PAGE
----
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Are Life Insurance Premiums Tax-Deductible?

Life Insurance
A couple filing their taxes wonders, are life insurance premiums tax-deductible

Key Takeaways

  • Life insurance premiums are typically not tax-deductible for individuals and families, but exceptions may apply for certain business coverage.
  • Tax deductions can lower taxable income and potentially lead to a smaller tax payment or a larger refund.
  • Life insurance death benefits are usually not subject to income tax for beneficiaries.
  • Life insurance policies with cash value allow tax-free gains and withdrawals up to the total premiums paid.
  • While life insurance premiums may not be tax-deductible, the primary benefit lies in helping provide financial security for loved ones.

It can be nice to get a break on your taxes, and it's smart to look for all allowable tax deductions. For life insurance, it may depend on how you're using it.

Are Life Insurance Premiums Tax-Deductible?

For individuals and families who buy life insurance to replace income in the event of an untimely death, premiums are typically not deductible. However, it's important to review the details of your situation with a tax expert. This can help you can get a more definitive answer, and you may be able to brainstorm other ways to help reduce your tax burden.

Generally, life insurance policies already have favorable tax treatment. A life insurance death benefit is typically not subject to income tax when your beneficiary receives the money.

It may be possible to deduct life insurance premiums in certain situations. For example, some businesses that provide coverage to employees might be able to deduct those employee benefit costs. However, the rules can be complicated , so it's important to review the details with a tax professional before you make any decisions.1

What Are Tax Deductions?

A tax deduction is an item on your tax return that can help lower your taxable income. When you report tax deductions, you will likely pay less income tax for the current year. That may mean making a smaller payment to the IRS or receiving a bigger refund. Plus, you may qualify for certain tax credits or other benefits with a lower taxable income. As a result, whenever you spend money, it can be helpful to find out if costs are tax-deductible.

Common tax deductions might include things such as student loan interest or contributions to a health savings account (HSA), if you're eligible.2 However, each deduction has specific rules and a tax professional can help you sort through the details.

Other Potential Tax Benefits of Life Insurance

Even if you can't get tax deductions for your premiums, there are other potential tax benefits of life insurance. Again, your beneficiary typically won't have to pay income tax on the death benefit, although some states might impose taxes in certain circumstances. If your life insurance policy has cash value, you will not owe income tax on the gains as long as you leave the cash value in your policy.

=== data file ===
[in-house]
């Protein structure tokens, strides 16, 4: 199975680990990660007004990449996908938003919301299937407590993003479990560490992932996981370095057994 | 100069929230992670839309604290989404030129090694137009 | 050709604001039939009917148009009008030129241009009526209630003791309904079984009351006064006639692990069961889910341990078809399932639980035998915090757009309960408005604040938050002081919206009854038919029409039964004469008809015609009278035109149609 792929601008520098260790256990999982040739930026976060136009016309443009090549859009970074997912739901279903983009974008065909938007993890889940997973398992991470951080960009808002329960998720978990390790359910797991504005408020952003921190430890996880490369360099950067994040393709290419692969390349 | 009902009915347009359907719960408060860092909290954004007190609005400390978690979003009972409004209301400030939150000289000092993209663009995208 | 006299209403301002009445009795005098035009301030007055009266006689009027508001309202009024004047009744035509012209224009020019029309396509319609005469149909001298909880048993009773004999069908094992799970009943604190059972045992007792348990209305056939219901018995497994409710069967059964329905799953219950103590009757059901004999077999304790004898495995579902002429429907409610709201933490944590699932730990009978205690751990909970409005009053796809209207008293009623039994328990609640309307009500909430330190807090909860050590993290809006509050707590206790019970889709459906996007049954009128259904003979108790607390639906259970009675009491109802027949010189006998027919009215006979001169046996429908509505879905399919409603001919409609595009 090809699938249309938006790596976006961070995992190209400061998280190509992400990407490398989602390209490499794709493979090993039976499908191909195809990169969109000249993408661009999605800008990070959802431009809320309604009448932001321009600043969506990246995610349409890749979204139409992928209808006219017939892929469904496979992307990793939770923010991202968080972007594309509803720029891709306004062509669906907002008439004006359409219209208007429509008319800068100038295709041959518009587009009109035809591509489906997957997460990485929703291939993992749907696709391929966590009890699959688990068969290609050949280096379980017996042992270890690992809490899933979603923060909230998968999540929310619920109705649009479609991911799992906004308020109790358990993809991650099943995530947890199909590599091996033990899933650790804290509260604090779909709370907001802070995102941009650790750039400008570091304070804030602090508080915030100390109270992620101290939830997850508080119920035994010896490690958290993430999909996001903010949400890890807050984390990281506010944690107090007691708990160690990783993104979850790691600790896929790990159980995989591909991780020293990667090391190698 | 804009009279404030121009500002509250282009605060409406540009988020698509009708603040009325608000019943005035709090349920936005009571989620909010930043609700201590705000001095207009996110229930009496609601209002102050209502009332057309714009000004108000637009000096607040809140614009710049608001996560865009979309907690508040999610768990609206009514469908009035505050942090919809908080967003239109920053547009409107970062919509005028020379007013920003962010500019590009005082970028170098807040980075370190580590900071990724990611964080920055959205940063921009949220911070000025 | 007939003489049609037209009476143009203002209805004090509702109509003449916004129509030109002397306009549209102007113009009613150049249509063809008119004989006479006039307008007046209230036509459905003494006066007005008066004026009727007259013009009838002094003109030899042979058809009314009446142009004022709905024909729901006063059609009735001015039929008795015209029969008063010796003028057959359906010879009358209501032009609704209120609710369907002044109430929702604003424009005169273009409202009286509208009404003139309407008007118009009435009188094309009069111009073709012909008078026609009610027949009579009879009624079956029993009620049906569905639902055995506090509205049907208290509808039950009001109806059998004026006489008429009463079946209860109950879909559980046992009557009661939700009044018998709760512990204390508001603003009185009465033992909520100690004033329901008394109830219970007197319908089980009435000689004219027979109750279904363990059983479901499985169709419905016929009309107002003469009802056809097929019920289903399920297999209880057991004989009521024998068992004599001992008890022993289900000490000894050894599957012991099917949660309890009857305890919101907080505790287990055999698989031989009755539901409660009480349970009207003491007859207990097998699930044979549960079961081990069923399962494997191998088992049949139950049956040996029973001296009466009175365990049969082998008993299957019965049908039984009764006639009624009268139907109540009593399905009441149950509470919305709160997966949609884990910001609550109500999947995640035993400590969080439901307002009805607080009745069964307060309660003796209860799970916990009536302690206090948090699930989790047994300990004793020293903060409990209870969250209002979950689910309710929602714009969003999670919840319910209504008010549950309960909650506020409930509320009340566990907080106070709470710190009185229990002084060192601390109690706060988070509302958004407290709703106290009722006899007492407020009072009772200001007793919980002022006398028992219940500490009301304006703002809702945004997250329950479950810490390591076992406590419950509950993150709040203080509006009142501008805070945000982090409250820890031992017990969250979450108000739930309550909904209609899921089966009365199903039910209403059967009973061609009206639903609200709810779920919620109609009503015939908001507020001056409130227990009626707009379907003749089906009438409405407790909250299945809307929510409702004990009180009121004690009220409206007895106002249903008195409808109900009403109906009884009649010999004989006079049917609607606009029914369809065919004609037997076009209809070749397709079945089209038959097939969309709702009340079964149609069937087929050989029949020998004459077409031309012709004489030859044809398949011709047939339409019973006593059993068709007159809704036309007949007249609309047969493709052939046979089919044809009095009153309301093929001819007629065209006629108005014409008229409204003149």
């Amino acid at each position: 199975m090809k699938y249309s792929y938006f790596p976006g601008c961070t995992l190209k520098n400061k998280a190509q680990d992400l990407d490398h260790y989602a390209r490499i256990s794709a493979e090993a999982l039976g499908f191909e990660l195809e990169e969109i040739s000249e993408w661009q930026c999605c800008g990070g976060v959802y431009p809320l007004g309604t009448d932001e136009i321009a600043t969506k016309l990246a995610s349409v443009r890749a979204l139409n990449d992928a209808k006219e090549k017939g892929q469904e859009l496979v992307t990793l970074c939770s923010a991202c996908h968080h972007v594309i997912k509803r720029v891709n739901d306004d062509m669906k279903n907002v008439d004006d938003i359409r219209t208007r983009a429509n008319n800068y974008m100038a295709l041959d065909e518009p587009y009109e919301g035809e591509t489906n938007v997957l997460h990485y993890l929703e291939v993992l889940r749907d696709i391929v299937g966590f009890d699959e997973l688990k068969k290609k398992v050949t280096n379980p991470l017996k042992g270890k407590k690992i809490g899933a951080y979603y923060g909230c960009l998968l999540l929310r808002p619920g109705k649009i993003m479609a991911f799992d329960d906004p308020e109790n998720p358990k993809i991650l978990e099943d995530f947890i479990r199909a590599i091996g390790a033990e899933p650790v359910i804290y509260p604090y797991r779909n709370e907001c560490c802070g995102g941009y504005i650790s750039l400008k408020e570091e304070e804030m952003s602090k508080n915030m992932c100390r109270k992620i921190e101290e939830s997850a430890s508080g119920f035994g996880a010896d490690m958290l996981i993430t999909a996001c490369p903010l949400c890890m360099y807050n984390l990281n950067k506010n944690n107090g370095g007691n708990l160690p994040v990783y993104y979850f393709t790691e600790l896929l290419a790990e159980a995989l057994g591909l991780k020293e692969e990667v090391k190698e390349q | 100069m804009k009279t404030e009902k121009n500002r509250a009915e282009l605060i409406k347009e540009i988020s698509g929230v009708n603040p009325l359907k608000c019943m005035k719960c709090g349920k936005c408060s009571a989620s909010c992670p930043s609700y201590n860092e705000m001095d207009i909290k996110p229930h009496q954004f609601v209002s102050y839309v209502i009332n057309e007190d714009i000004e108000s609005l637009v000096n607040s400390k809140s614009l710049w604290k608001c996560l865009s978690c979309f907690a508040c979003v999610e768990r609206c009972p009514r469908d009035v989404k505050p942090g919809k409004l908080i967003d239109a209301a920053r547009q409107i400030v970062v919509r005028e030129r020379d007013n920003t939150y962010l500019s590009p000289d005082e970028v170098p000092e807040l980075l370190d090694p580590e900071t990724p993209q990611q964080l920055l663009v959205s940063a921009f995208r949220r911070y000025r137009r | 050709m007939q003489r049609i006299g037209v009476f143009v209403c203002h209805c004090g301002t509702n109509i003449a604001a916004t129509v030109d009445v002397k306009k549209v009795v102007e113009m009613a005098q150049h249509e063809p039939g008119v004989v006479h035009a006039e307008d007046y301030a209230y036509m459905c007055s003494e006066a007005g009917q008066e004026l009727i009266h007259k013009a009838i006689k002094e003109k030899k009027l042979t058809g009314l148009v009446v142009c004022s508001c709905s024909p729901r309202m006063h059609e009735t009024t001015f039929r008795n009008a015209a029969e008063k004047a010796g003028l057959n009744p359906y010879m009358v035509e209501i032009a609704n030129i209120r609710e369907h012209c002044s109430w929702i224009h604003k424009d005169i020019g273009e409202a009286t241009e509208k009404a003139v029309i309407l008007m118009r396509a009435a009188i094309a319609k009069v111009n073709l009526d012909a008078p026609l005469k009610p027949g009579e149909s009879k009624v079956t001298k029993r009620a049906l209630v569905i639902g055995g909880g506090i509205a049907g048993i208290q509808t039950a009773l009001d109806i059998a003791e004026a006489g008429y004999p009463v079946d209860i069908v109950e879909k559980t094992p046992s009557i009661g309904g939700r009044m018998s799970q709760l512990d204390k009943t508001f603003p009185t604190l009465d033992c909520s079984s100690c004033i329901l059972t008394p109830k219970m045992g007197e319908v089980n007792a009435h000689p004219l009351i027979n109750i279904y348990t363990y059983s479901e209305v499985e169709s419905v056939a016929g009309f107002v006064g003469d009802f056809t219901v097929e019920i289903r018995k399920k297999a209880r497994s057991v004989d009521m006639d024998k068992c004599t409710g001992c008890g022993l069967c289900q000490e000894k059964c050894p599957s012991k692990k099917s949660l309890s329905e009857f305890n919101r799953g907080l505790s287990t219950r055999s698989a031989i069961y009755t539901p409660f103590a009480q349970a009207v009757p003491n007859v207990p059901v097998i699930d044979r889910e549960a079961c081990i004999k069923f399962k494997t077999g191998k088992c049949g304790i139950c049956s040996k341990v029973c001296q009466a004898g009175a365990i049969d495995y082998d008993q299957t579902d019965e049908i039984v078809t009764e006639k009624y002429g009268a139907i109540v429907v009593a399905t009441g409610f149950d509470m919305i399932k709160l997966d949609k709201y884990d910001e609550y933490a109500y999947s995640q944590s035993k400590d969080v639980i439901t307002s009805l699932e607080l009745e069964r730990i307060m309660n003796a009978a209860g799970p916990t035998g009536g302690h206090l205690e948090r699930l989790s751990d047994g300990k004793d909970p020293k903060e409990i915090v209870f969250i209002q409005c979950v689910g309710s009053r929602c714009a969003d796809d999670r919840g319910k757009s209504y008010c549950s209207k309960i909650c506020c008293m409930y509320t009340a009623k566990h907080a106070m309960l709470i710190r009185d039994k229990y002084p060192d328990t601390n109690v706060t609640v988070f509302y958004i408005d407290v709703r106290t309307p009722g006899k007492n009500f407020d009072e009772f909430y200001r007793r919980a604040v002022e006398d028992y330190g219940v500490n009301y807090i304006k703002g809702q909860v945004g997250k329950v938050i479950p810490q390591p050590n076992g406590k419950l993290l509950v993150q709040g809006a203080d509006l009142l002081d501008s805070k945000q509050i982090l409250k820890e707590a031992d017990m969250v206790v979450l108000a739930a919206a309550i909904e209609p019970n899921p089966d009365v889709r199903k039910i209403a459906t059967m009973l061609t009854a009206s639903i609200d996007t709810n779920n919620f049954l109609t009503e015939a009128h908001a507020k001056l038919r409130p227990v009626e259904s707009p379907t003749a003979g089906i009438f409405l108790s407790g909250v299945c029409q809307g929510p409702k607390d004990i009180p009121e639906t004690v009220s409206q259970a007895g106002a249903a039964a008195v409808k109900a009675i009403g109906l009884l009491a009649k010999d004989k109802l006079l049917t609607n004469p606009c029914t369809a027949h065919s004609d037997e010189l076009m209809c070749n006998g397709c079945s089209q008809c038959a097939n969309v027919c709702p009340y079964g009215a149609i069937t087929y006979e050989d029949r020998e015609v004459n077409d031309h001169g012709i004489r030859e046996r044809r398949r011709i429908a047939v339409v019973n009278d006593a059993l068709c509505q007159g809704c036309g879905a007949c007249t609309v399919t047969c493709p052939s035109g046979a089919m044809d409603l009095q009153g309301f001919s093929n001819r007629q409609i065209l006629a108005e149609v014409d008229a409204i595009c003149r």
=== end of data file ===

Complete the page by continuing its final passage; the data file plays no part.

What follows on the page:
You can also withdraw money from your cash value without creating a tax liability as long as you withdraw less than what you paid in total premiums, according to the IRS.3 If you withdraw more than what you've paid in premiums, you may owe taxes. Keep in mind that any withdrawal may reduce the cash value and death benefit, and cause the policy to lapse.

The Bottom Line

Are life insurance premiums tax-deductible? For most individuals and families, the answer is no. But that doesn't mean you don't get any tax benefits from your life insurance policy. Your beneficiary will generally receive a death benefit that they do not need to pay taxes on, which may help them to keep life as normal as possible after a loved one passes.

Ultimately, the value of life insurance is the death benefit. This type of insurance can help to provide resources for loved ones and help ensure that they have a financial cushion if somebody dies. Any tax benefits on top of that can be a nice bonus. For more information, consider speaking with a tax professional.


  1. Guide to Business Expense Resources. https://www.irs.gov/forms-pubs/guide-to-business-expense-resources#en_US_2019_publink1000208680.
  2. Credits and Deductions for Individuals. https://www.irs.gov/credits-deductions-for-individuals.
  3. Taxable and Nontaxable Income 2023. https://www.irs.gov/pub/irs-pdf/p525.pdf.

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Information provided is general and educational in nature, and all products or services discussed may not be provided by Western & Southern Financial Group or its member companies (“the Company”). The information is not intended to be, and should not be construed as, legal or tax advice. The Company does not provide legal or tax advice. Laws of a specific state or laws relevant to a particular situation may affect the applicability, accuracy, or completeness of this information. Federal and state laws and regulations are complex and are subject to change. The Company makes no warranties with regard to the information or results obtained by its use. The Company disclaims any liability arising out of your use of, or reliance on, the information. Consult an attorney or tax advisor regarding your specific legal or tax situation.